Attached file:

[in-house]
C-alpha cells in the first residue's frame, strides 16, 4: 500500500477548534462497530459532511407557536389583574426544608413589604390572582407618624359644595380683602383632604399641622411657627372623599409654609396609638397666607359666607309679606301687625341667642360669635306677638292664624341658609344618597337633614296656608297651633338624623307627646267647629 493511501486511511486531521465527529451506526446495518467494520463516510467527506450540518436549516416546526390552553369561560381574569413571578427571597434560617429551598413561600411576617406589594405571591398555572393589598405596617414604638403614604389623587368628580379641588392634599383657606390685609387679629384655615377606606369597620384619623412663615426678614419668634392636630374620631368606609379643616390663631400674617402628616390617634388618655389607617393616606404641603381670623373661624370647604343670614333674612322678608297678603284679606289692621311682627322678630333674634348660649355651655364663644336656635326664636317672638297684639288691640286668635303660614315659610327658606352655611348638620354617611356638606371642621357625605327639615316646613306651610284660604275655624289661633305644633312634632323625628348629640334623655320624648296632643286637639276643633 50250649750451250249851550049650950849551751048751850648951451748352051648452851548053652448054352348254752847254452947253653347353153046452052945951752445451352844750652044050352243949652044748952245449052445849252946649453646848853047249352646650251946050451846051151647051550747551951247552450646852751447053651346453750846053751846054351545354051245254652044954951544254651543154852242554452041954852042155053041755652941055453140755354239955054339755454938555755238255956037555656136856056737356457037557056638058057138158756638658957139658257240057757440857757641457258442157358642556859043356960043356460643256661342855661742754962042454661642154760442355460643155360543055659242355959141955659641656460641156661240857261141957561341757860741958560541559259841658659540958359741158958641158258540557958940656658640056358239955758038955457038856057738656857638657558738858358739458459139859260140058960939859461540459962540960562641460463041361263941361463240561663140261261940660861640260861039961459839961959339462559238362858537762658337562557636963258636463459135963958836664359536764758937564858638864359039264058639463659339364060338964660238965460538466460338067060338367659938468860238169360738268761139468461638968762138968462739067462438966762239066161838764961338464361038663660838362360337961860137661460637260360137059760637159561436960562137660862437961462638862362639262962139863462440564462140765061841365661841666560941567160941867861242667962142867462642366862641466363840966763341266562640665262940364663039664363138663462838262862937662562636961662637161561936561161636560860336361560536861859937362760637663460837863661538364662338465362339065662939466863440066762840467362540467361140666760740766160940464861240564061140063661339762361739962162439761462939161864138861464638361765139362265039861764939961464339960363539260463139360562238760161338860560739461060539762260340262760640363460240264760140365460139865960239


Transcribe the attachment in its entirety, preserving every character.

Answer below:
[in-house]
C-alpha cells in the first residue's frame, strides 16, 4: 500500500477548534462497530459532511407557536389583574426544608413589604390572582407618624359644595380683602383632604399641622411657627372623599409654609396609638397666607359666607309679606301687625341667642360669635306677638292664624341658609344618597337633614296656608297651633338624623307627646267647629 493511501486511511486531521465527529451506526446495518467494520463516510467527506450540518436549516416546526390552553369561560381574569413571578427571597434560617429551598413561600411576617406589594405571591398555572393589598405596617414604638403614604389623587368628580379641588392634599383657606390685609387679629384655615377606606369597620384619623412663615426678614419668634392636630374620631368606609379643616390663631400674617402628616390617634388618655389607617393616606404641603381670623373661624370647604343670614333674612322678608297678603284679606289692621311682627322678630333674634348660649355651655364663644336656635326664636317672638297684639288691640286668635303660614315659610327658606352655611348638620354617611356638606371642621357625605327639615316646613306651610284660604275655624289661633305644633312634632323625628348629640334623655320624648296632643286637639276643633 50250649750451250249851550049650950849551751048751850648951451748352051648452851548053652448054352348254752847254452947253653347353153046452052945951752445451352844750652044050352243949652044748952245449052445849252946649453646848853047249352646650251946050451846051151647051550747551951247552450646852751447053651346453750846053751846054351545354051245254652044954951544254651543154852242554452041954852042155053041755652941055453140755354239955054339755454938555755238255956037555656136856056737356457037557056638058057138158756638658957139658257240057757440857757641457258442157358642556859043356960043356460643256661342855661742754962042454661642154760442355460643155360543055659242355959141955659641656460641156661240857261141957561341757860741958560541559259841658659540958359741158958641158258540557958940656658640056358239955758038955457038856057738656857638657558738858358739458459139859260140058960939859461540459962540960562641460463041361263941361463240561663140261261940660861640260861039961459839961959339462559238362858537762658337562557636963258636463459135963958836664359536764758937564858638864359039264058639463659339364060338964660238965460538466460338067060338367659938468860238169360738268761139468461638968762138968462739067462438966762239066161838764961338464361038663660838362360337961860137661460637260360137059760637159561436960562137660862437961462638862362639262962139863462440564462140765061841365661841666560941567160941867861242667962142867462642366862641466363840966763341266562640665262940364663039664363138663462838262862937662562636961662637161561936561161636560860336361560536861859937362760637663460837863661538364662338465362339065662939466863440066762840467362540467361140666760740766160940464861240564061140063661339762361739962162439761462939161864138861464638361765139362265039861764939961464339960363539260463139360562238760161338860560739461060539762260340262760640363460240264760140365460139865960239